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Can online streaming take on Multichoice’s monopoly?

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mchoiceWhen it comes to viewing content the Zimbabwean consumer does not have a lot of options. With the closure of options like 1st TV, GOtv and FTA decoders  it’s either you are subscribing to Multichoice (legally or illegally), resorting to ZBC’s two channels or dealing in illegal DVDs through a network of distributors like the “Jack Sparrows” of this world.

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All of this leaves Multichoice in a comfortable position as the most convenient (albeit somewhat pricey) alternative available. The South African landscape, where we take our cues from is shaped in a similar way.

Even though South Africa is a more “open” market with online streaming being well established there, Multichoice still looks like a monopoly. This was also mentioned by their communications minister who recently called Multichoice a “bullying monopoly” in an interview with an online journal.

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In an interview with Techcentral, CEO of Multichoice South Africa, Imitiaz Patel, acknowledged the advantage that they possess and identified online streaming video providers such as Netflix, Apple and Google as their real threat.

This is a huge but rather outdated endorsement for online streaming video services as the next big thing for entertainment. The wide options for content and ease of use make online streaming the most comprehensive alternative to a subscription model like Multichoice. What needs to be figured out is how this sort of service can be made available to local users.

In Zimbabwe Netflix  services are not available. Any attempts at online streaming from Netflix would require you to go round the existing barriers using services such as unblock-us.com. Google Play Movies is available locally, but that still leaves you without access to Hollywood series that you have been accustomed to.

Popcorn Time, a free online streaming service for movies made a huge impression last week with it’s shutdown and eventual resurrection. The fact that it is free and open to anyone with the right internet speed makes it a great option as well. Since it only offers movies however, it is not a complete option.

While the huge opportunity has been identified for this new medium will there be any initiative from Zimbabwe that offers a good mix of both local and international content? Attempts to provide our market with local options have been made by online video services such as Jam TV, NafunaTV and Wabona.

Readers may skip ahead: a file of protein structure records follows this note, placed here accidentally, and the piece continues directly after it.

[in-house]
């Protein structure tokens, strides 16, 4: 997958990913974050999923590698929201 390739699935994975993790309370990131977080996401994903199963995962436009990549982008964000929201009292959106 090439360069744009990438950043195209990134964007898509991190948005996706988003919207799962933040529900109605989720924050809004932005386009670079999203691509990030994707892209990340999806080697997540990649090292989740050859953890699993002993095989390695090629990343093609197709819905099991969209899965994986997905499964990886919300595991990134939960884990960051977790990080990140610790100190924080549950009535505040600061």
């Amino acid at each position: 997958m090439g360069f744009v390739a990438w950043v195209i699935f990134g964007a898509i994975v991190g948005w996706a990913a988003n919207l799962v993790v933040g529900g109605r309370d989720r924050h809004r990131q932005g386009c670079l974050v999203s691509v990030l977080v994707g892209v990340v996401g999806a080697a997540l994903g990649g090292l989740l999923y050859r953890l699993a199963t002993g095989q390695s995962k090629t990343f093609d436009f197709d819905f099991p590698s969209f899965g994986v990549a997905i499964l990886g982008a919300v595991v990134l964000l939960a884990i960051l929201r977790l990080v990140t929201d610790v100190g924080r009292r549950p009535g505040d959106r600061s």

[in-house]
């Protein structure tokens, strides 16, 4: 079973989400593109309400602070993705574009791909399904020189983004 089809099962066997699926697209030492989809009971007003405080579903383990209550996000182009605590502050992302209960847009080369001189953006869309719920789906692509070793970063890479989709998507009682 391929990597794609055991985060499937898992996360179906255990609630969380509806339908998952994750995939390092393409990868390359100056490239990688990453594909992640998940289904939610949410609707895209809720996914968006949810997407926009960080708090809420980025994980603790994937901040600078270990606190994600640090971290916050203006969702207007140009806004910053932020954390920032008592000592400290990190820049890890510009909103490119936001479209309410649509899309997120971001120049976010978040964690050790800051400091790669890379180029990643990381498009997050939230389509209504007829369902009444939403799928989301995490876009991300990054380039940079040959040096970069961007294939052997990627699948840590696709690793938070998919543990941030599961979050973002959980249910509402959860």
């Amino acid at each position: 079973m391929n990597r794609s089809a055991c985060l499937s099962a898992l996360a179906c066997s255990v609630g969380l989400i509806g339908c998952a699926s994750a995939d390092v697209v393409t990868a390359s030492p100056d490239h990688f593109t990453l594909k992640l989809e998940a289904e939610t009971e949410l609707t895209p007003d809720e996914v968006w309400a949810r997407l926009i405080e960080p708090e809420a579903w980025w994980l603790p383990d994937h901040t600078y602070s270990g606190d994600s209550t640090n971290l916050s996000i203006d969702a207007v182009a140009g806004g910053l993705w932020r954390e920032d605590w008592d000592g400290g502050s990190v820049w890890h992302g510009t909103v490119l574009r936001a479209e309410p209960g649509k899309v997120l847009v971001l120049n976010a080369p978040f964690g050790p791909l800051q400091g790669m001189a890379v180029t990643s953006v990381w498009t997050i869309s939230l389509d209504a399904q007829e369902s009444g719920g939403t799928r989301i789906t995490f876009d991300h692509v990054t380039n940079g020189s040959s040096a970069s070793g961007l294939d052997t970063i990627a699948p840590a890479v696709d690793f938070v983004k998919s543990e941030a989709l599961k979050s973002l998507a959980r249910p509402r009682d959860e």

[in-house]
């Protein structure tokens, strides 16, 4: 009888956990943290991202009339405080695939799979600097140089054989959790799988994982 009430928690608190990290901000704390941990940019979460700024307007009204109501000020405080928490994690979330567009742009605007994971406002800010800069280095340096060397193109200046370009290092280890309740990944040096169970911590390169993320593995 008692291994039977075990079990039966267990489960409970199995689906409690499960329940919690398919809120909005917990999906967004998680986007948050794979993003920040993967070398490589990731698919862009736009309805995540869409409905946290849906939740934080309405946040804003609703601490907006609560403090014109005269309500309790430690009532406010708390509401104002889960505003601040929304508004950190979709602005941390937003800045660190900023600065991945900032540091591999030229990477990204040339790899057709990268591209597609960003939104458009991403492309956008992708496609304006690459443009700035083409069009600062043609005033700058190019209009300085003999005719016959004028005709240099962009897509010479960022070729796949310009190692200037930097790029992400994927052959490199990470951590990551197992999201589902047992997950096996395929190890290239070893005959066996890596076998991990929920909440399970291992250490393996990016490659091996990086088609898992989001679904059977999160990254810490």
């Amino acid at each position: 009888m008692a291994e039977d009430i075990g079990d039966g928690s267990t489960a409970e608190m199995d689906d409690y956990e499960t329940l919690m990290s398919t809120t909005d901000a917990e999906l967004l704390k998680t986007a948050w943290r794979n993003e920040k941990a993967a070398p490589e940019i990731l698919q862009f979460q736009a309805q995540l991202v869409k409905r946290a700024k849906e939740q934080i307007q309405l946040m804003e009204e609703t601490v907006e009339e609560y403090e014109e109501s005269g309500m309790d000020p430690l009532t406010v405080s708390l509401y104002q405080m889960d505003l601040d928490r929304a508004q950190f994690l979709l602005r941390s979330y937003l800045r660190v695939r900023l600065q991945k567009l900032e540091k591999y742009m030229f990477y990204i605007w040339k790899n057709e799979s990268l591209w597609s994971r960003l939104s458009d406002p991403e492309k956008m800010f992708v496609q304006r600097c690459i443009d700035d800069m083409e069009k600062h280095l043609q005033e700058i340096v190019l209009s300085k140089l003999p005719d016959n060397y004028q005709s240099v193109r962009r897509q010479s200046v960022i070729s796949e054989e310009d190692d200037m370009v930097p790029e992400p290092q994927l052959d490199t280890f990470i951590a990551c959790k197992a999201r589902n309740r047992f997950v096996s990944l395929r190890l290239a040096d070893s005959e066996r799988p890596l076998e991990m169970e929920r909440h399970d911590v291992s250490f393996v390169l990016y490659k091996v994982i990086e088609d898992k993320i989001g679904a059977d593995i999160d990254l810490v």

Though these attempts have been commendable what seems to be lacking is diversity of content that can lead to an adoption of what these guys are offering as the new alternative. This is, after all, a market that has been exposed to Hollywood programming for a very long time. There is also a demand for sports entertainment, music, news and informative programs from beyond the African continent.

While content is a very important issue for online streaming another hurdle for its adoption lies with the availability of fast and affordable internet. Although the price of broadband being offered by local ISPs has fallen, it might prove to be out of the reach of the ordinary Zimbabwean.

Whatever the case, online streaming should be looked at closely by anyone keen on establishing themselves as a serious competitor in providing entertainment.


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11 thoughts on “Can online streaming take on Multichoice’s monopoly?

  1. Online streaming needs serious internet speeds. The likes of ZOL and africom are no match. For zimbabwe we are still years away to enjoy streaming content. I tried to was a Mag 250 IPTV box to watch UK tv in zim. The result was disaster. This was with ZOL business plan. With upto 10MB of data per minute needed to watch HD channels and minimum of 2Mbps, this idea is a pipe dream for zimbos. However, enterprising people might want to start streaming DSTV content to those in Europe or Americas

      1. Please PM me. I am hunting for a new provider. I would really appreciate some help from actual users.

      2. Who is this internet provider with a cheap and better connection? Knowing alone is nice for you, but sharing, good for all 😉

    1. try watch-tvseries.net or projectfreetv.net combined with IDM, you can watch and download all the current series to your hearts content in 240p to 720p quality..

    2. I have a 2MB line but happily stream Netflix/Hulu in SD and can get HD after the witching hour. 4MB is minimum i hear to stream HD but then again depends on your taste. But with the high costs of internet in Zim, I fear this service is far form being widely used an MC will still reign in airing TV and the pirates will keep striking on the streets.

  2. Watch this space very soon you will be hearing all about it. give it a month IPTV is here yes here in Zimbabwe.

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